‘I wear your grandad’s clothes, I look incredible’. This is what Macklemore sang in his more than famous Thrift Shop. And you know what? He was absolutely right and somewhat prophetic. The shirts our grandads wore in the 50s are now back and they’re making a roar as the hippest spring/summer 2016 trend men need to try now.

It’s all about looking and feeling relaxed. It’s all about man caves, billiards and a refreshing Tom Collins by the pool or on the golf course. This is exactly what the biggest designers went for when they presented their amazing 50s inspired shirts on the runway.

Raf Simons kept everything down to a minimum with their gorgeous caramel and maroon shirt. It’s short rolled up sleeves, classic color and plaid top half make you reminisce of the great American 50s diners. Elvis is playing in the background and the smell of French fries wafts slowly through the air. There’s no one better than Raf Simons to paint such a clear picture via clothes.

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Canali shares the same minimalist view as Raf Simons. The fashion house came forward with a powdery blue plain 50s shirt, the like you would have seen worn by Charlie Sheen or Matthew Perry in your favorite sitcoms. This was back in the 90s, when the 50s shirt made another attempt to come back, in the shape of the famous one stripe, color block bowling shirt.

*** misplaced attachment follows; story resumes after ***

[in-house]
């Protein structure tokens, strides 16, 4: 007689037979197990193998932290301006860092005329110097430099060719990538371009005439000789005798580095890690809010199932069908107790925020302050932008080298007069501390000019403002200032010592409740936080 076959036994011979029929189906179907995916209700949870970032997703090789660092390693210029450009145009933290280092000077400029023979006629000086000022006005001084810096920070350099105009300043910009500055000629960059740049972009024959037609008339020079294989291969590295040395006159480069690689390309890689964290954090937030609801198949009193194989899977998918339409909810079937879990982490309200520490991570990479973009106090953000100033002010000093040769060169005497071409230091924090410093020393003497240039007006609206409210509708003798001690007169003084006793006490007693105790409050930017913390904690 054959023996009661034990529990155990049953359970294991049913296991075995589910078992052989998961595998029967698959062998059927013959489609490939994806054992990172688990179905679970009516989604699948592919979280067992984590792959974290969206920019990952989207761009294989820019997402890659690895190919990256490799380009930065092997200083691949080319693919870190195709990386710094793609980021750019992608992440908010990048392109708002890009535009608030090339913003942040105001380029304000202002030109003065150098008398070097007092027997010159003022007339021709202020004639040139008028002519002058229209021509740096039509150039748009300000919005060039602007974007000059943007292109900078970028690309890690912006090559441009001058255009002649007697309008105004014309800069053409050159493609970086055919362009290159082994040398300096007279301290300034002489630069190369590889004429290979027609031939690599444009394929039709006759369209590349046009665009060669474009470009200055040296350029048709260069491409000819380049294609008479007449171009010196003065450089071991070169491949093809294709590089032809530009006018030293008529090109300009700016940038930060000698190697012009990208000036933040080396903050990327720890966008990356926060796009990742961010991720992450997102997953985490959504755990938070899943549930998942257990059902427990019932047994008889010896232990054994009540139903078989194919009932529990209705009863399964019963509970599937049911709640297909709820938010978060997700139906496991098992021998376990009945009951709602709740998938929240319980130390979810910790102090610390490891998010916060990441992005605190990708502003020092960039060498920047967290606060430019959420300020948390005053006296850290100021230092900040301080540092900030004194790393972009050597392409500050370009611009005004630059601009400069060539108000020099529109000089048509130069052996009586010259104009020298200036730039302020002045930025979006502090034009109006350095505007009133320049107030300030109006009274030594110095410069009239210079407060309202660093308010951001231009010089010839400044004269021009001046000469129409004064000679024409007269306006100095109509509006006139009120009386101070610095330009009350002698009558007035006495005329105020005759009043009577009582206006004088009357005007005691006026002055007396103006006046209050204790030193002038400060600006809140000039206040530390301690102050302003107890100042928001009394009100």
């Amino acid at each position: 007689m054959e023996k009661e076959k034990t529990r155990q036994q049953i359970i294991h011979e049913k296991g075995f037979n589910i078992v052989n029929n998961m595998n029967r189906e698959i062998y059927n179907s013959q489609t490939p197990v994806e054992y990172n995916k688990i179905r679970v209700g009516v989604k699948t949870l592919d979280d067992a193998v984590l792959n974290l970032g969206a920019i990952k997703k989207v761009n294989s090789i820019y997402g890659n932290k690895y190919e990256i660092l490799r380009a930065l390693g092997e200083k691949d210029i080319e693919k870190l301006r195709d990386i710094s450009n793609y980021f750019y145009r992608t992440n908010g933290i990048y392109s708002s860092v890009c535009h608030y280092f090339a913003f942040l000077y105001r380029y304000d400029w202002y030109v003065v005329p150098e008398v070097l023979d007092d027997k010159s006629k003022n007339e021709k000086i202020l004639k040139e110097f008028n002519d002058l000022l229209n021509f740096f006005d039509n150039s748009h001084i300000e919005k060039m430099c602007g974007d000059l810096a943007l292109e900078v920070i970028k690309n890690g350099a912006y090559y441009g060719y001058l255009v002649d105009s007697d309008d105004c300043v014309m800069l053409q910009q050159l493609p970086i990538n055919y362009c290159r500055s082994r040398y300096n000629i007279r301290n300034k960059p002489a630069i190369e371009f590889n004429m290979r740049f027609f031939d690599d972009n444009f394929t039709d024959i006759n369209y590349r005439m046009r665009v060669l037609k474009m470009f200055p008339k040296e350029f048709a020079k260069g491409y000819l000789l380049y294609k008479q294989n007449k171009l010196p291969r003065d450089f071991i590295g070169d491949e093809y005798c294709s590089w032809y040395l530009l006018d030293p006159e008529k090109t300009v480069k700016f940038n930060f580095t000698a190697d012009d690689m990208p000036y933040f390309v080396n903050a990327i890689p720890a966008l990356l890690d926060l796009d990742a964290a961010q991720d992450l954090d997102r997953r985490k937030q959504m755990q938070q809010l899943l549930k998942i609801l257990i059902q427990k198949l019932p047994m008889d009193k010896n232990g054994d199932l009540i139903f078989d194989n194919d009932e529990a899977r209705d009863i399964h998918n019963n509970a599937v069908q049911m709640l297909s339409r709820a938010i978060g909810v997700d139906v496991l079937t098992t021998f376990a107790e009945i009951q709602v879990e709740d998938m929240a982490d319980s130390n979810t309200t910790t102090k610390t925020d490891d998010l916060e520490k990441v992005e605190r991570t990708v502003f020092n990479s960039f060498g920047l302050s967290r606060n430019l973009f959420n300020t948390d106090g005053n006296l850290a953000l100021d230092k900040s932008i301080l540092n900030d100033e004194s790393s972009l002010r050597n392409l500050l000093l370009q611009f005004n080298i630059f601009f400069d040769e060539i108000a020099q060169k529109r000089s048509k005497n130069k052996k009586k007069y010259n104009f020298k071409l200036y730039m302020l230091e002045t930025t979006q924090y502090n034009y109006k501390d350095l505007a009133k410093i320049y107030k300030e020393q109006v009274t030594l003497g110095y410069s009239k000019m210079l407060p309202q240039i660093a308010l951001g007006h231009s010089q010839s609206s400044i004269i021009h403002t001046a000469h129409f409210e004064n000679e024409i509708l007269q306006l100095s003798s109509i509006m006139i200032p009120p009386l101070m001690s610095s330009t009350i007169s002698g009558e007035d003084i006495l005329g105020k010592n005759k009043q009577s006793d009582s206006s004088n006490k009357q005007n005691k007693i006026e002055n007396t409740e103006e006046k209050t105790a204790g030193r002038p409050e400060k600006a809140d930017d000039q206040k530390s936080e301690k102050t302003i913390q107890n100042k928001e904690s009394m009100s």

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Louis Vuitton, however, steps up and revamps the 50s shirts, turning it into a veritable silky embroidered work of art. The color is absolutely outstanding. The groundbreaking house of Vuitton has managed to deliver the perfect androgynous color on the perfect androgynous shirt. You simply don’t know where to draw the line.

It has a masculine cut, but a demi sleeve length. It comes in a stupendous faded and dusty pink color, perfect for the modern and edgy man, but it’s made of silk. It has a bird-and-flower embroidery all across its chest, but it needs to be tucked into masculine pants. According to Louis Vuitton, the future of fashion is here.

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It seems as if we don’t need time machines anymore. Great designers can turn back time with a thrusting of the needle.

Credits: Heather R. Carlson (text) Getty Images (pics)

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